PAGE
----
Council says Government is failing to deliver on promise to meet Covid costs

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Cheshire East Council has welcomed the latest round of Covid-19 funding from central government but has warned again that the funding is not sufficient to cover the forecast impacts.

The government recently announced the allocation of a further £500m emergency funding for councils across England. Cheshire East Council's allocation is £2.7 million, bringing the total amount of Covid-19 additional emergency funding for Cheshire East to £22.4 million.

A report to the council's audit and governance committee, which meets on 30 July 2020, sets out the current and forecast financial position in relation to the Covid-19 emergency.

The council originally forecast cost pressures on the council's 2020/21 budget of £60 million, this was later revised to £70 million. These cost pressures are the result of increased demand on council services, the council's response to the Covid-19 emergency and loss of income.

Current forecasts set out more than £42 million in increased expenditure.

Nearly a quarter of this relates to adult social care, with significant increases in other areas such as personal protective equipment, home to school transport and maintaining recycling and waste collections.

The pandemic has impacted on every area of the council's business with increased expenditure incurred in services as diverse as homelessness, leisure, children's social care and ICT.

Reduced income for services stepped down through lockdown is forecast to be around £14 million, relating to services such as car parking, registration of births and marriages, cultural services, schools catering and planning.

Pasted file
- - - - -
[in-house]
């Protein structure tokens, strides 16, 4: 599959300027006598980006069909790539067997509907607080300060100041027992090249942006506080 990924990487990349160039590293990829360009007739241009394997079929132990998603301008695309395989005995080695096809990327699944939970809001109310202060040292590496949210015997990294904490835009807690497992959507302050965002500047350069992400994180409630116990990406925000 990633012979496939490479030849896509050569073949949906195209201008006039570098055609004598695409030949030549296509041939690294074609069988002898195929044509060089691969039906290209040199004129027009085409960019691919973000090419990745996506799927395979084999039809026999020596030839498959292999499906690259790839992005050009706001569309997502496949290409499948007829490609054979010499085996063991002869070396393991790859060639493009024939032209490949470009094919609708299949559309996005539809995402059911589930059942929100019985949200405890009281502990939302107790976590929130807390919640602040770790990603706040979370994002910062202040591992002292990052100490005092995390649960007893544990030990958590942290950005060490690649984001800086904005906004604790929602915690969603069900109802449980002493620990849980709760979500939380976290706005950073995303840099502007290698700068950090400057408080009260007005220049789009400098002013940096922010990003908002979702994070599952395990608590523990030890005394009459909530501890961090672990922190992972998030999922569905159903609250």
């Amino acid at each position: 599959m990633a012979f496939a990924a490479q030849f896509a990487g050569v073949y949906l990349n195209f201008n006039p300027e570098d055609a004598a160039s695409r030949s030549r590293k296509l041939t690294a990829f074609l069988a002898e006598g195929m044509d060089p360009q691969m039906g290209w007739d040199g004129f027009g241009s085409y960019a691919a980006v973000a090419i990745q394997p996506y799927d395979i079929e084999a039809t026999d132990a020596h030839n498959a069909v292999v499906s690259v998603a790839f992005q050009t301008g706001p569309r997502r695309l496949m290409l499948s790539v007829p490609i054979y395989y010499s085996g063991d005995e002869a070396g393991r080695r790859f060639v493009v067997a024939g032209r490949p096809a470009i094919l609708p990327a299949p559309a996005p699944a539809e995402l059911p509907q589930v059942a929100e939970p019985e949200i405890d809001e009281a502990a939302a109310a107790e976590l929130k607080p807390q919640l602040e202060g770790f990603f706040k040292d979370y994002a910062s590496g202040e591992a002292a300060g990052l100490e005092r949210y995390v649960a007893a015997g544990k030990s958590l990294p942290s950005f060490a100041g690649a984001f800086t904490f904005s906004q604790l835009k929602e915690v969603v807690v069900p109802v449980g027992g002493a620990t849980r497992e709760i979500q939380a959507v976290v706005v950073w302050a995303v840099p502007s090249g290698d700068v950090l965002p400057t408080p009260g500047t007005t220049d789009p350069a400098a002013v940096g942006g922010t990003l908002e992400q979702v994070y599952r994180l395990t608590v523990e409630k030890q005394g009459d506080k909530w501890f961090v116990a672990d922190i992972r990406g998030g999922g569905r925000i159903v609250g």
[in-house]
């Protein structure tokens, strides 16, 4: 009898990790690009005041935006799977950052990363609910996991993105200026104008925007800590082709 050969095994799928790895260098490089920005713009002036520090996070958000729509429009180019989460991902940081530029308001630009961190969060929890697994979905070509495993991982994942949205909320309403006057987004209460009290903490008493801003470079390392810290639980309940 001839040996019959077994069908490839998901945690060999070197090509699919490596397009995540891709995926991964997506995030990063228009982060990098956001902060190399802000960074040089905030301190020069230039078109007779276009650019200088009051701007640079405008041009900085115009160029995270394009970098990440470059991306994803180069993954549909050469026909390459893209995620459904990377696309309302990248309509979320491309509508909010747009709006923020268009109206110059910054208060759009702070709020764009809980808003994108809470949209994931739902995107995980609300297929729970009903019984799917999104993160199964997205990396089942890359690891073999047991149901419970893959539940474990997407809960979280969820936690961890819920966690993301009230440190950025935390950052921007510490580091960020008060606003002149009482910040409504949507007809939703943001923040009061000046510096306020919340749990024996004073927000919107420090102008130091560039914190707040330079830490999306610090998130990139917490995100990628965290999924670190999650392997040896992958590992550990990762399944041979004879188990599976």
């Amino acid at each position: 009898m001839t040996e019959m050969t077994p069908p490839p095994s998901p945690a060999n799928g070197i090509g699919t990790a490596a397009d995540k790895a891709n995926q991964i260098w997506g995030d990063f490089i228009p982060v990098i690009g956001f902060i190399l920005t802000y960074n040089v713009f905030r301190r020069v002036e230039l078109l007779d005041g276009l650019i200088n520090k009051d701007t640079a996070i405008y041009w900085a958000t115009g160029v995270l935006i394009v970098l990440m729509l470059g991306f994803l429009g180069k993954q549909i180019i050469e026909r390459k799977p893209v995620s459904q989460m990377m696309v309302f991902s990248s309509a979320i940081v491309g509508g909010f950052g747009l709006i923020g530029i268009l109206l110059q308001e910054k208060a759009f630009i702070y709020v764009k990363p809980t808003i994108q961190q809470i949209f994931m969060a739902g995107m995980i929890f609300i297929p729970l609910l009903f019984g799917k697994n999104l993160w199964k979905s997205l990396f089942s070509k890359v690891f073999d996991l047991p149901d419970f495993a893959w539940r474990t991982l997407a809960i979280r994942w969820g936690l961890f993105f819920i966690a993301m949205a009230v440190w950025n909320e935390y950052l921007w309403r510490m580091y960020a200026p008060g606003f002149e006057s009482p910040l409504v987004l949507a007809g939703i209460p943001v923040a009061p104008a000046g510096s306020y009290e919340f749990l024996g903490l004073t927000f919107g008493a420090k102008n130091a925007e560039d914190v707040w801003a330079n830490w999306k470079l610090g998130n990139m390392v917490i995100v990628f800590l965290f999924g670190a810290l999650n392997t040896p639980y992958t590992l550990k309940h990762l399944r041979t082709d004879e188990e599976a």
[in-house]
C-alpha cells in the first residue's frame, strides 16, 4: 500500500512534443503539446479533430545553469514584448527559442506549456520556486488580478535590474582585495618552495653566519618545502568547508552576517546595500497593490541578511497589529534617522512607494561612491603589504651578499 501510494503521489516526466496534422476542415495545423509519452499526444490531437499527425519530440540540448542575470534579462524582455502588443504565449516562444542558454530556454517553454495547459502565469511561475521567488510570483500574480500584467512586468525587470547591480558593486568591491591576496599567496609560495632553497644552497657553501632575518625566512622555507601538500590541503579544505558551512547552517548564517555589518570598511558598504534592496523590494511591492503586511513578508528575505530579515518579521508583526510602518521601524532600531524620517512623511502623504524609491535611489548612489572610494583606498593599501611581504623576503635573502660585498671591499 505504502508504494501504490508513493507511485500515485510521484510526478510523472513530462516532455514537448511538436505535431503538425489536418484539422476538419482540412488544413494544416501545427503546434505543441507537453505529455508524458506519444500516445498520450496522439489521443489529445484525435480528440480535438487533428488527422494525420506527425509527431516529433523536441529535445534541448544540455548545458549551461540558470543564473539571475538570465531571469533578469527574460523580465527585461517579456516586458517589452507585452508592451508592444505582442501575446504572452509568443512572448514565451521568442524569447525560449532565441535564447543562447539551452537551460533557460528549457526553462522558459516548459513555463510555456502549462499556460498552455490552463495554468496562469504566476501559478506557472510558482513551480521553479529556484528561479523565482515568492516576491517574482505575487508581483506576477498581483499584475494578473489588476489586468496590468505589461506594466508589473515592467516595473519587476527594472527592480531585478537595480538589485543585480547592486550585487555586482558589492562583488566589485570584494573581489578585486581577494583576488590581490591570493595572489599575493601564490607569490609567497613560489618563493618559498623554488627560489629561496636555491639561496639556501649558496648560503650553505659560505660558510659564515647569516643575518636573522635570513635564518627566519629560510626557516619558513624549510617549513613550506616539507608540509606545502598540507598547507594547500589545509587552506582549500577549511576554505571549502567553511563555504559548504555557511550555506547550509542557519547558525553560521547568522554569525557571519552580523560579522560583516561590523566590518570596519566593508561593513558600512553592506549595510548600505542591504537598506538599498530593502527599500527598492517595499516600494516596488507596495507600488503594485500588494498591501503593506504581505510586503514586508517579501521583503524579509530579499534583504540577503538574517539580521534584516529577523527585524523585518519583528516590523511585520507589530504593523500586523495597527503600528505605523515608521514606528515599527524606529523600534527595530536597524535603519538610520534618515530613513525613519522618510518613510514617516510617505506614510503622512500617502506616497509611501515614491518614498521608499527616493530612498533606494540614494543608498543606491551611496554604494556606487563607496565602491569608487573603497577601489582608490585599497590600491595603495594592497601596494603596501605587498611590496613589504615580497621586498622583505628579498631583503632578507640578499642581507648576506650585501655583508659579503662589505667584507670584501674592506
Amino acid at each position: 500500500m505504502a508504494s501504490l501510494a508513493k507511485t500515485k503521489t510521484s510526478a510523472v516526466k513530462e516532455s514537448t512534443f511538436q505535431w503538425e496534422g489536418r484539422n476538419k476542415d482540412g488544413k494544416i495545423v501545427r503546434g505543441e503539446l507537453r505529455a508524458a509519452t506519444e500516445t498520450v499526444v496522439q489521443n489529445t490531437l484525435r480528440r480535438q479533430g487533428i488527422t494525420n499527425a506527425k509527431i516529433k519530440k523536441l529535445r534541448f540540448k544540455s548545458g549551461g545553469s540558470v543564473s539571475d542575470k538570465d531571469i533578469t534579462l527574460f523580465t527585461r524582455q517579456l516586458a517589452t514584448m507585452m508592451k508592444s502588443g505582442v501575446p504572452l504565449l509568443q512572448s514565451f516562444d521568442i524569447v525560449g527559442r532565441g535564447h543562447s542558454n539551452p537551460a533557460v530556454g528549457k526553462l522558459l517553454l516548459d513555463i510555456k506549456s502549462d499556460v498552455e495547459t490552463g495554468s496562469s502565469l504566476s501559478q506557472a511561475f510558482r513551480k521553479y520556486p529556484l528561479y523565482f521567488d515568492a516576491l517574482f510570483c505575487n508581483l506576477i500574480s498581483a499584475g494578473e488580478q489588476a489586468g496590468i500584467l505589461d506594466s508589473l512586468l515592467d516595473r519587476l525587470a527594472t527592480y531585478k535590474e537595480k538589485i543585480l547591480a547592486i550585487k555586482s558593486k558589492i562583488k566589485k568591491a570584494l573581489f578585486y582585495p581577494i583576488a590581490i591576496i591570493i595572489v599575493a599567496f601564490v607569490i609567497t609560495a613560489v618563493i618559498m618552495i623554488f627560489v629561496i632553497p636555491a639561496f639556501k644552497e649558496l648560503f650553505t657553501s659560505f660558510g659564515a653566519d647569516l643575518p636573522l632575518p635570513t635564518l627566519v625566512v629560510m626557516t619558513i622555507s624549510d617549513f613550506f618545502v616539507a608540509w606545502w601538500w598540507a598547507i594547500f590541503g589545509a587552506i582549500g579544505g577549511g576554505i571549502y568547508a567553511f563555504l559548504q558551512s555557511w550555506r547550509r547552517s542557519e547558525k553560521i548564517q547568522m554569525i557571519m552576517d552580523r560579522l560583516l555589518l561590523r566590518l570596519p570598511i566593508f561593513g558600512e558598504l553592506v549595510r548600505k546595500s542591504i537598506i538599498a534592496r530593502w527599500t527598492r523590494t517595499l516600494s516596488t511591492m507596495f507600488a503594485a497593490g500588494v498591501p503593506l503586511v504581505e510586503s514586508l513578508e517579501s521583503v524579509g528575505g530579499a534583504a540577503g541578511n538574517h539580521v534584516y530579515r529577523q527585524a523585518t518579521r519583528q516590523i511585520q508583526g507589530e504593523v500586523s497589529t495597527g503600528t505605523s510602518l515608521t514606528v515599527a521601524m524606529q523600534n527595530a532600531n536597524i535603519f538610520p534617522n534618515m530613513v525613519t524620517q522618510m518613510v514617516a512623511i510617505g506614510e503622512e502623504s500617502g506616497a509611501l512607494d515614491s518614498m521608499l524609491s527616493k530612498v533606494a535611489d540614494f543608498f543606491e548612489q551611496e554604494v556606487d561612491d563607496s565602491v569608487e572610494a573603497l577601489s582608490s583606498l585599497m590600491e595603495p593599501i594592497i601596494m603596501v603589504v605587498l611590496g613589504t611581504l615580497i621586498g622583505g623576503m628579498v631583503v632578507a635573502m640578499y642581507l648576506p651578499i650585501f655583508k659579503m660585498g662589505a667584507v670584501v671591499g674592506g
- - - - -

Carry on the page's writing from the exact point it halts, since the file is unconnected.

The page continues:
A further £13.8m is forecast for loss of income from council tax and business rates.

Councillor Amanda Stott, Cheshire East Council cabinet member for finance, said: "We are continuously monitoring our spend and forecasts to fully understand the financial impact of our fight against Covid-19.

"Councils are not permitted to borrow to support revenue expenditure and it is illegal for an authority to set an unbalanced budget in any financial year. It is therefore now crucial for us to analyse the latest government funding and the extent to which the easing of lockdown and social distancing criteria will reduce forecasts to understand when cuts could be required to council services."

Councillor Sam Corcoran, leader of Cheshire East Council said: "The council has really stepped up to deliver for the people of Cheshire East during the pandemic. But we cannot ignore the fact that, in order to support people through this emergency, we have had to spend money that was not budgeted for at the start of the year.

"We have received repeated assurances from government that councils will be fully compensated for costs incurred in the fight against Covid but we are yet to see the promise meet the forecasts.

"Cheshire East Council is not unique – councils across the country are facing the same challenges. That is why we continue to work alongside other councils and organisations like the County Councils Network (CCN) and Local Government Association (LGA), to lobby government to fully deliver on their promise."

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